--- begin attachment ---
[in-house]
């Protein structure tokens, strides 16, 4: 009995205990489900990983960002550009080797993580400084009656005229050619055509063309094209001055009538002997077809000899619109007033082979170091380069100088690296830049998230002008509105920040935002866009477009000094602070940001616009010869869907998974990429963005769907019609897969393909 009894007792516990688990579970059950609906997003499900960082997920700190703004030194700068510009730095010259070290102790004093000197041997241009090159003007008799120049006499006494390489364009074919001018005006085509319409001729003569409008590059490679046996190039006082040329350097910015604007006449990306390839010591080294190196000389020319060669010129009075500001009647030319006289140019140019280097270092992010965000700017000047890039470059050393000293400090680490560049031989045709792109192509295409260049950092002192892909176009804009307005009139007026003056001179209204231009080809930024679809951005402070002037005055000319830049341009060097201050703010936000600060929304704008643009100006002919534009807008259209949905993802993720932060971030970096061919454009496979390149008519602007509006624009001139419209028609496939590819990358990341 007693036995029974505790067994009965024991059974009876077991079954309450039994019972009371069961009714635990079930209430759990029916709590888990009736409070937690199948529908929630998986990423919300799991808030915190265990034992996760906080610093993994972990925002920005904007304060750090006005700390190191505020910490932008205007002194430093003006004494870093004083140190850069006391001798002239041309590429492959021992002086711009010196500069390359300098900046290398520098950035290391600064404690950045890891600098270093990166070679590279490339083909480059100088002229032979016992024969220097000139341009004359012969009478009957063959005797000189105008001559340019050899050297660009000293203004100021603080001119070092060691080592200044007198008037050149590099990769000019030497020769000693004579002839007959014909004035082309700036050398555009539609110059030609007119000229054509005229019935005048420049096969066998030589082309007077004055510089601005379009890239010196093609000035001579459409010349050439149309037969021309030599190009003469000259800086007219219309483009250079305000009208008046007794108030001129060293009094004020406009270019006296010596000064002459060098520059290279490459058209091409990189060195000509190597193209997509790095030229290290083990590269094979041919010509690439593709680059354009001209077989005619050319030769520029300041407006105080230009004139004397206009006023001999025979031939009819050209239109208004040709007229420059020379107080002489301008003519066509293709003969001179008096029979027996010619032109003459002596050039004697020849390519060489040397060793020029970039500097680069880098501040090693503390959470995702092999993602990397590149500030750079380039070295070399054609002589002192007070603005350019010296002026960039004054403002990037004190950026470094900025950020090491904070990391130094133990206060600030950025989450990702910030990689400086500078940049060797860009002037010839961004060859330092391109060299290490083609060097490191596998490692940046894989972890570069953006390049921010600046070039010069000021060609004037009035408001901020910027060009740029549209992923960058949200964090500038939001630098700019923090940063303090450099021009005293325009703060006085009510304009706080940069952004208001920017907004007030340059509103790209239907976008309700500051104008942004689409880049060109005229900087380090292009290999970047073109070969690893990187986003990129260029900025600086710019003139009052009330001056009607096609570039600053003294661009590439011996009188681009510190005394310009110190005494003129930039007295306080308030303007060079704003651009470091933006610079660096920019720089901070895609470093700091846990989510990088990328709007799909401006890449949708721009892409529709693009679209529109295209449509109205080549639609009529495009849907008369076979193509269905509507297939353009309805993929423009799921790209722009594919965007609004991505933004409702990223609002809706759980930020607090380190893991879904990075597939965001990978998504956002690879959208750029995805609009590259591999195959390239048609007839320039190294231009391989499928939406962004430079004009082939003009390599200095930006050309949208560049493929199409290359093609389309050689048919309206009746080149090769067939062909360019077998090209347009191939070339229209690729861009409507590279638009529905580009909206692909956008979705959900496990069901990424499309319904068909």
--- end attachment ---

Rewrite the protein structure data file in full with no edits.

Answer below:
[in-house]
């Protein structure tokens, strides 16, 4: 009995205990489900990983960002550009080797993580400084009656005229050619055509063309094209001055009538002997077809000899619109007033082979170091380069100088690296830049998230002008509105920040935002866009477009000094602070940001616009010869869907998974990429963005769907019609897969393909 009894007792516990688990579970059950609906997003499900960082997920700190703004030194700068510009730095010259070290102790004093000197041997241009090159003007008799120049006499006494390489364009074919001018005006085509319409001729003569409008590059490679046996190039006082040329350097910015604007006449990306390839010591080294190196000389020319060669010129009075500001009647030319006289140019140019280097270092992010965000700017000047890039470059050393000293400090680490560049031989045709792109192509295409260049950092002192892909176009804009307005009139007026003056001179209204231009080809930024679809951005402070002037005055000319830049341009060097201050703010936000600060929304704008643009100006002919534009807008259209949905993802993720932060971030970096061919454009496979390149008519602007509006624009001139419209028609496939590819990358990341 007693036995029974505790067994009965024991059974009876077991079954309450039994019972009371069961009714635990079930209430759990029916709590888990009736409070937690199948529908929630998986990423919300799991808030915190265990034992996760906080610093993994972990925002920005904007304060750090006005700390190191505020910490932008205007002194430093003006004494870093004083140190850069006391001798002239041309590429492959021992002086711009010196500069390359300098900046290398520098950035290391600064404690950045890891600098270093990166070679590279490339083909480059100088002229032979016992024969220097000139341009004359012969009478009957063959005797000189105008001559340019050899050297660009000293203004100021603080001119070092060691080592200044007198008037050149590099990769000019030497020769000693004579002839007959014909004035082309700036050398555009539609110059030609007119000229054509005229019935005048420049096969066998030589082309007077004055510089601005379009890239010196093609000035001579459409010349050439149309037969021309030599190009003469000259800086007219219309483009250079305000009208008046007794108030001129060293009094004020406009270019006296010596000064002459060098520059290279490459058209091409990189060195000509190597193209997509790095030229290290083990590269094979041919010509690439593709680059354009001209077989005619050319030769520029300041407006105080230009004139004397206009006023001999025979031939009819050209239109208004040709007229420059020379107080002489301008003519066509293709003969001179008096029979027996010619032109003459002596050039004697020849390519060489040397060793020029970039500097680069880098501040090693503390959470995702092999993602990397590149500030750079380039070295070399054609002589002192007070603005350019010296002026960039004054403002990037004190950026470094900025950020090491904070990391130094133990206060600030950025989450990702910030990689400086500078940049060797860009002037010839961004060859330092391109060299290490083609060097490191596998490692940046894989972890570069953006390049921010600046070039010069000021060609004037009035408001901020910027060009740029549209992923960058949200964090500038939001630098700019923090940063303090450099021009005293325009703060006085009510304009706080940069952004208001920017907004007030340059509103790209239907976008309700500051104008942004689409880049060109005229900087380090292009290999970047073109070969690893990187986003990129260029900025600086710019003139009052009330001056009607096609570039600053003294661009590439011996009188681009510190005394310009110190005494003129930039007295306080308030303007060079704003651009470091933006610079660096920019720089901070895609470093700091846990989510990088990328709007799909401006890449949708721009892409529709693009679209529109295209449509109205080549639609009529495009849907008369076979193509269905509507297939353009309805993929423009799921790209722009594919965007609004991505933004409702990223609002809706759980930020607090380190893991879904990075597939965001990978998504956002690879959208750029995805609009590259591999195959390239048609007839320039190294231009391989499928939406962004430079004009082939003009390599200095930006050309949208560049493929199409290359093609389309050689048919309206009746080149090769067939062909360019077998090209347009191939070339229209690729861009409507590279638009529905580009909206692909956008979705959900496990069901990424499309319904068909």